Topp, Promislow, de Vries, Miura, Finegood, 2000

Model Status

This model runs in OpenCell and COR and the units are consistent throughout. The CellML equations are consistent with the published model, but the CellML model does not recreate the published results for unknown reasons.

Model Structure

ABSTRACT: Diabetes is a disease of the glucose regulatory system that is associated with increased morbidity and early mortality. The primary variables of this system are beta-cell mass, plasma insulin concentrations, and plasma glucose concentrations. Existing mathematical models of glucose regulation incorporate only glucose and/or insulin dynamics. Here we develop a novel model of beta-cell mass, insulin, and glucose dynamics, which consists of a system of three nonlinear ordinary differential equations, where glucose and insulin dynamics are fast relative to beta-cell mass dynamics. For normal parameter values, the model has two stable fixed points (representing physiological and pathological steady states), separated on a slow manifold by a saddle point. Mild hyperglycemia leads to the growth of the beta-cell mass (negative feedback) while extreme hyperglycemia leads to the reduction of the beta-cell mass (positive feedback). The model predicts that there are three pathways in prolonged hyperglycemia: (1) the physiological fixed point can be shifted to a hyperglycemic level (regulated hyperglycemia), (2) the physiological and saddle points can be eliminated (bifurcation), and (3) progressive defects in glucose and/or insulin dynamics can drive glucose levels up at a rate faster than the adaptation of the beta-cell mass which can drive glucose levels down (dynamical hyperglycemia).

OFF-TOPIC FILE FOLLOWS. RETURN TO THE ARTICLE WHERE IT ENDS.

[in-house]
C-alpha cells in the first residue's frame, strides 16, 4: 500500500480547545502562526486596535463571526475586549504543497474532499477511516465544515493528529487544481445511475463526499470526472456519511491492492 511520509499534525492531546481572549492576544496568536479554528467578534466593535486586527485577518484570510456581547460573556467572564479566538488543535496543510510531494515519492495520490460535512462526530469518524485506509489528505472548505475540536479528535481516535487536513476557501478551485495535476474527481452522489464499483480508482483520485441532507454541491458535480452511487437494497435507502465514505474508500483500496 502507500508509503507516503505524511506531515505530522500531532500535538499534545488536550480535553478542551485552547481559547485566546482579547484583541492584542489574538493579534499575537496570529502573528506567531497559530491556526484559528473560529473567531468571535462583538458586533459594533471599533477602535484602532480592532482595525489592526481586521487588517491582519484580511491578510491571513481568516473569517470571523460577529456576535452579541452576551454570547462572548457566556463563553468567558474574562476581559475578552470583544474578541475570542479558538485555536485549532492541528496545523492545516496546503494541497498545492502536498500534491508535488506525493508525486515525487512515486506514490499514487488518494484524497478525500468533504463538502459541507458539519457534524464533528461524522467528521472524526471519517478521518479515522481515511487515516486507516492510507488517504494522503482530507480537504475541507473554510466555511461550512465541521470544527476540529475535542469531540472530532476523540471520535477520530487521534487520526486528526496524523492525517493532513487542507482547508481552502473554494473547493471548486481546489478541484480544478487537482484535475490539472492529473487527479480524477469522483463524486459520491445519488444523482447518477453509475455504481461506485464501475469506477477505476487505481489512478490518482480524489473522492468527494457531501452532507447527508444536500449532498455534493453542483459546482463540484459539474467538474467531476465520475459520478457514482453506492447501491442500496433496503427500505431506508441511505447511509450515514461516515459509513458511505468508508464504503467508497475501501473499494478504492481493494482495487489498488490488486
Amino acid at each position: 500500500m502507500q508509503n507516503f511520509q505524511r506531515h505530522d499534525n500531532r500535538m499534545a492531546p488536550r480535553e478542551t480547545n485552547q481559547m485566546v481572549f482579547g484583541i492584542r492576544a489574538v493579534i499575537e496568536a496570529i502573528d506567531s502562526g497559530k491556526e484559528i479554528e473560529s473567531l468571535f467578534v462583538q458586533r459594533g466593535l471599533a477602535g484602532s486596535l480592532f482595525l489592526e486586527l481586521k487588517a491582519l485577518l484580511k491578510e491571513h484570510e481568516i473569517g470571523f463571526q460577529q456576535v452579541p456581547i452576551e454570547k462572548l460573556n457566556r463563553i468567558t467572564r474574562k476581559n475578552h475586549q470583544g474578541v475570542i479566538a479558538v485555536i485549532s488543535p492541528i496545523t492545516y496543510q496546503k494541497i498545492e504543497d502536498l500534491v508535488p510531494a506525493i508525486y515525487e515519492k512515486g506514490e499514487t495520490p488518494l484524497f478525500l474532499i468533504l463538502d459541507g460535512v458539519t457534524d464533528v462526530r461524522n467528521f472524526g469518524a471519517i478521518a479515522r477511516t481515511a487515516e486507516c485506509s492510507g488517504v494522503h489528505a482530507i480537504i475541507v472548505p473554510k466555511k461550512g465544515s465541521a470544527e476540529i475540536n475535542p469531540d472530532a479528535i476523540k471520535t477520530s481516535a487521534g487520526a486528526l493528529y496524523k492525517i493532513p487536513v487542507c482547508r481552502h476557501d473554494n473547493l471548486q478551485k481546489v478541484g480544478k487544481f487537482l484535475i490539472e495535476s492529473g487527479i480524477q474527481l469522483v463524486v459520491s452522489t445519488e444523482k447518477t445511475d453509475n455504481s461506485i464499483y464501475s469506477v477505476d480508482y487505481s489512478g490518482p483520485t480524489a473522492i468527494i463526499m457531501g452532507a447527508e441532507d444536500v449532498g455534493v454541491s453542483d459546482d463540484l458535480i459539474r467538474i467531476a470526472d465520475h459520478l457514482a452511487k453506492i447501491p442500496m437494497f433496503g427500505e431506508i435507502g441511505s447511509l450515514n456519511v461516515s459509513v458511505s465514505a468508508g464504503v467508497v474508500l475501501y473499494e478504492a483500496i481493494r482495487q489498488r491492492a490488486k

The original paper reference is cited below:

A Model of Beta-cell Mass, Insulin, and Glucose Kinetics: Pathways to Diabetes, Brian Topp, Keith Promislow, Gerda de Vries, Robert M. Miura and Diane T. Finegood, 2000, Journal of Theoretical Biology, 206, 605-619. PubMed ID: 11013117

Schematic diagram of the pancreatic beta-cells. Glucose is taken up and produced in response to insulin secretion and clearance. Beta-cell formation and loss represent the rates at which beta-cells replicate and die.
Source
Derived from workspace Topp, Promislow, Devries, Miura, Finegood, 2000 at changeset 1016bcdf9c8a.
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